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Around The Sun: Lager And Lime

Steve Harrison discovers the cloudy world of alcohol.

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A rose could never lie about the love it brings, but I could never promise to be any of those things. If I were not so weak, if I were not so cold, if I were not scared of being broke and growing old. I would be… – Jars of Clay

The first time I drank beer I hated it. Dad occasionally looked after a working men’s club in Liversedge. I went along to help him. At least I thought I was helping. I distinctly remember the smell of stale beer. Now and again I would have a sip of what was left in one of the supposedly empty beer bottles. Whenever I did so I asked myself how men could enjoy this foul-smelling vile-tasting stuff.

I suppose I was 16, two years below the legal limit, when I was taken into a pub by mates. A lad who I thought was a cool dude suggested that I should drink lager and lime. So for a couple of months lager and lime was my drink of choice. What I discovered was that after drinking several pints of the stuff my shyness disappeared and my speech defect vanished. I could be a magnet for girls.

The down side was that after a few lager and limes I was unable to walk straight, think rationally or hold a conversation. There was a very fine line between being merry and blind drunk.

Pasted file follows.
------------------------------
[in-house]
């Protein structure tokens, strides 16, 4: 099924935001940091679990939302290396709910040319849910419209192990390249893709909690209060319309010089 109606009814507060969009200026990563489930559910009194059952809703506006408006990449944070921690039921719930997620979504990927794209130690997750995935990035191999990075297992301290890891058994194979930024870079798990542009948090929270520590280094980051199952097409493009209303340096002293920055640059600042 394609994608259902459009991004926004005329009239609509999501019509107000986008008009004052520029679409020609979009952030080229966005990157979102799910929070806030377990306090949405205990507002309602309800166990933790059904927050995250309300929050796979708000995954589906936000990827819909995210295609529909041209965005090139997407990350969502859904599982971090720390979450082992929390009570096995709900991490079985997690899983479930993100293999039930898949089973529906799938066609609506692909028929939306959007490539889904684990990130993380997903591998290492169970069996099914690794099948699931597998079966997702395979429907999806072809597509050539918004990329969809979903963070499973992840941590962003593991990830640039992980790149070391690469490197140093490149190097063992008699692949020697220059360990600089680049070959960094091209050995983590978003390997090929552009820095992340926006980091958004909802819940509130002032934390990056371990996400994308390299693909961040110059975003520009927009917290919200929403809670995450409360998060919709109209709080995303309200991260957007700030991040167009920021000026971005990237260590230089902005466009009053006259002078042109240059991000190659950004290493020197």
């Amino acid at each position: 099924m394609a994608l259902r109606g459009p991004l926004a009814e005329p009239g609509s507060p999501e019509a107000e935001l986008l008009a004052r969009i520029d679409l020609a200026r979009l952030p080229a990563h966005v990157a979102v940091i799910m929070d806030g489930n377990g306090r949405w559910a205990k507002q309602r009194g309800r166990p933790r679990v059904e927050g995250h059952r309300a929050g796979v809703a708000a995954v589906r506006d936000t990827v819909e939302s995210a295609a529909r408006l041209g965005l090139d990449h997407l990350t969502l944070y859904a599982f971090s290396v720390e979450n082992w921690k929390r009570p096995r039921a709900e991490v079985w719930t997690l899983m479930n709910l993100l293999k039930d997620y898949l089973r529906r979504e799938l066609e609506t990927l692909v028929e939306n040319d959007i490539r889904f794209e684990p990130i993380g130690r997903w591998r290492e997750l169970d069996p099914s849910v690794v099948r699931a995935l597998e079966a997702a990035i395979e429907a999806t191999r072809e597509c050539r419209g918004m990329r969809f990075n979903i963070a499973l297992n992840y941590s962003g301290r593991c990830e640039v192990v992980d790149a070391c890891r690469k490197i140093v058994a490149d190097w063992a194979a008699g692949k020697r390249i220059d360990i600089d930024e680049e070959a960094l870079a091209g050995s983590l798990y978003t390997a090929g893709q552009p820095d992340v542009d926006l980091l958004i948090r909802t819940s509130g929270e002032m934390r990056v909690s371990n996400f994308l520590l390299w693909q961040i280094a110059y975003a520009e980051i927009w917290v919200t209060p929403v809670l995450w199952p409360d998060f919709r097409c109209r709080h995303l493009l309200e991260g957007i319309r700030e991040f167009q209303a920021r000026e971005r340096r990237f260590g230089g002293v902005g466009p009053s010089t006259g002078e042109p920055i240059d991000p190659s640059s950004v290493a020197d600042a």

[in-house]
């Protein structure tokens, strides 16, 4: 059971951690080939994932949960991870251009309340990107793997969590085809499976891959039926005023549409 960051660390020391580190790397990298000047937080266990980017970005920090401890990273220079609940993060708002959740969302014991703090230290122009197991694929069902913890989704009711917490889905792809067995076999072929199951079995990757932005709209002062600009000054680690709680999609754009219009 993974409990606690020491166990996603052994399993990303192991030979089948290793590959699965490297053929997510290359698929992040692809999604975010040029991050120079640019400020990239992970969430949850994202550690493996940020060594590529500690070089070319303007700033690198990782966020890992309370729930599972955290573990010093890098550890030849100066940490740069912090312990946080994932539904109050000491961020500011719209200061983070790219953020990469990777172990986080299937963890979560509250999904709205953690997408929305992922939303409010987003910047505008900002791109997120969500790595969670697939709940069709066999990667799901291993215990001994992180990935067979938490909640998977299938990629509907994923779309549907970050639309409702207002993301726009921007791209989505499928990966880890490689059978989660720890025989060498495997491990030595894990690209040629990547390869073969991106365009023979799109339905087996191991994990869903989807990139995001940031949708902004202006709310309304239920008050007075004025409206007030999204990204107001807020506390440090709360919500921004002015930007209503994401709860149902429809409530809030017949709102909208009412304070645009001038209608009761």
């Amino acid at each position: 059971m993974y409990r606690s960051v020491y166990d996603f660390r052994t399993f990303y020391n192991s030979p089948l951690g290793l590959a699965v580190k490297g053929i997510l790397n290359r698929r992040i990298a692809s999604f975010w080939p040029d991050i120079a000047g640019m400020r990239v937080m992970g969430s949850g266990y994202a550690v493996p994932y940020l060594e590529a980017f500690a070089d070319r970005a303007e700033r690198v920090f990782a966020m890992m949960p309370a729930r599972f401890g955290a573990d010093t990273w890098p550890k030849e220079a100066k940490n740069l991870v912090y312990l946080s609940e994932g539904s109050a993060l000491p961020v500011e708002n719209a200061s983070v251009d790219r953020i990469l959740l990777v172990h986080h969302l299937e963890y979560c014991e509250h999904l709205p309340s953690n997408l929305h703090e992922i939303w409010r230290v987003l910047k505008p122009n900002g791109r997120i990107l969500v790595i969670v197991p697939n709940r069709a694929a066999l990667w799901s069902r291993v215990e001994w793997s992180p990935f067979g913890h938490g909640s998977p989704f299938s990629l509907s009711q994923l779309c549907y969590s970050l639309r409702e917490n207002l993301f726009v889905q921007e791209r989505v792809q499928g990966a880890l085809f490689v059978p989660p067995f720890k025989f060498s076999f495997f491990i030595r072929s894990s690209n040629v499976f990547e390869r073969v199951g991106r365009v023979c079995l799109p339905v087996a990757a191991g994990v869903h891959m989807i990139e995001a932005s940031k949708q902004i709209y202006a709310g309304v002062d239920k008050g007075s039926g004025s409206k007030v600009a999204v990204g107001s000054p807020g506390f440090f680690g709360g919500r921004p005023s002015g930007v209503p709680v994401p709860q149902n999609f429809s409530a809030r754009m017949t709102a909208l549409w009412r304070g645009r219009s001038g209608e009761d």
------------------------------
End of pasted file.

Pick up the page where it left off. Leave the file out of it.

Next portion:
I used to say to myself that I would drink just up to the point of being confident enough to talk to girls while still feeling bright and chirpy. But then I would find myself seeing double, falling about, being sick.

Dad drank Guinness. Loved it. I decided to follow in his footsteps. As with beer, I at first hated the stuff, then acquired a taste for it. That was about the time when I discovered Southern Comfort. It was sweeter than whisky and seemed to go down well with Guinness. The problem was I got drunk twice as quickly.

I was still in my loner stage. I went into pubs on my on, staring across the bar at some beautiful girl, dumbstruck and infatuated. To resolve the situation I ordered a pint of Guinness and a Southern Comfort chaser, then two more, and two more. I ended up staggering home blind drunk and frustrated.

Back at the Advertising Agency everyone was a drinker. At lunch times we went into local pubs, tottering back to the studio semi-drunk. We were creative poeple. This was expected of us.

Barry Goodal, the creative director, became a very good friend of mine. He was my mentor. He drank like a fish and talked philosophy. He introduced me to all the best drinking holes. Barry and I stayed in touch down the years. Whenever I returned to Yorkshire I inevitably ended up drunk, sleeping on his sofa.

As we used to say in those days "I don't have a drinking problem. I just have a couple of drinks, then I fall down.''

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